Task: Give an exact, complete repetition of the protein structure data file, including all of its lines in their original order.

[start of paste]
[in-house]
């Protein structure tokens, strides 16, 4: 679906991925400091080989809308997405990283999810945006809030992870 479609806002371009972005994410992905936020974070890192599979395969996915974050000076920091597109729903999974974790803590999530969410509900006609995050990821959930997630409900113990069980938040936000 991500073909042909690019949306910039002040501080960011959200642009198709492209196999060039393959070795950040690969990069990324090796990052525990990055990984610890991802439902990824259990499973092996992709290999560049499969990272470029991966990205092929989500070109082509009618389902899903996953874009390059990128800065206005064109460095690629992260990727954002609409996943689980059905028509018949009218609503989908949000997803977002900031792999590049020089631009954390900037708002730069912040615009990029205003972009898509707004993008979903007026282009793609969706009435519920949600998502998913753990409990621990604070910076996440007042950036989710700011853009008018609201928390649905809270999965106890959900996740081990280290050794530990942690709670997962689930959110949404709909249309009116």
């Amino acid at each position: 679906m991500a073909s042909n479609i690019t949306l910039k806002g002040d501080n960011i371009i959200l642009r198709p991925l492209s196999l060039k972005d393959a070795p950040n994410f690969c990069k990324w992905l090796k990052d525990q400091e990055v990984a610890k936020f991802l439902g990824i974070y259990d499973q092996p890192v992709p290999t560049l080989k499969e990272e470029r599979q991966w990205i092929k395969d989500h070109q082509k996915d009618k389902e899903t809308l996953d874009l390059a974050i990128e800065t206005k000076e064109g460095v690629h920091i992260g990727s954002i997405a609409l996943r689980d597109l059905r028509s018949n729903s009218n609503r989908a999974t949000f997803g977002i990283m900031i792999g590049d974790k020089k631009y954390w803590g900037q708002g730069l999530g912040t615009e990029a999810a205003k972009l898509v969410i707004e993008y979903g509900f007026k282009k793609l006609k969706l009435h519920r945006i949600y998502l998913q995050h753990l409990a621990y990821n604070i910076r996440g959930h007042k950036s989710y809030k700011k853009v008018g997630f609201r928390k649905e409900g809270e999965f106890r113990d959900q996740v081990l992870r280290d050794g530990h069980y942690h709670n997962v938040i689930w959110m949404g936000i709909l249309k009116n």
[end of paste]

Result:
[in-house]
């Protein structure tokens, strides 16, 4: 679906991925400091080989809308997405990283999810945006809030992870 479609806002371009972005994410992905936020974070890192599979395969996915974050000076920091597109729903999974974790803590999530969410509900006609995050990821959930997630409900113990069980938040936000 991500073909042909690019949306910039002040501080960011959200642009198709492209196999060039393959070795950040690969990069990324090796990052525990990055990984610890991802439902990824259990499973092996992709290999560049499969990272470029991966990205092929989500070109082509009618389902899903996953874009390059990128800065206005064109460095690629992260990727954002609409996943689980059905028509018949009218609503989908949000997803977002900031792999590049020089631009954390900037708002730069912040615009990029205003972009898509707004993008979903007026282009793609969706009435519920949600998502998913753990409990621990604070910076996440007042950036989710700011853009008018609201928390649905809270999965106890959900996740081990280290050794530990942690709670997962689930959110949404709909249309009116």
């Amino acid at each position: 679906m991500a073909s042909n479609i690019t949306l910039k806002g002040d501080n960011i371009i959200l642009r198709p991925l492209s196999l060039k972005d393959a070795p950040n994410f690969c990069k990324w992905l090796k990052d525990q400091e990055v990984a610890k936020f991802l439902g990824i974070y259990d499973q092996p890192v992709p290999t560049l080989k499969e990272e470029r599979q991966w990205i092929k395969d989500h070109q082509k996915d009618k389902e899903t809308l996953d874009l390059a974050i990128e800065t206005k000076e064109g460095v690629h920091i992260g990727s954002i997405a609409l996943r689980d597109l059905r028509s018949n729903s009218n609503r989908a999974t949000f997803g977002i990283m900031i792999g590049d974790k020089k631009y954390w803590g900037q708002g730069l999530g912040t615009e990029a999810a205003k972009l898509v969410i707004e993008y979903g509900f007026k282009k793609l006609k969706l009435h519920r945006i949600y998502l998913q995050h753990l409990a621990y990821n604070i910076r996440g959930h007042k950036s989710y809030k700011k853009v008018g997630f609201r928390k649905e409900g809270e999965f106890r113990d959900q996740v081990l992870r280290d050794g530990h069980y942690h709670n997962v938040i689930w959110m949404g936000i709909l249309k009116n």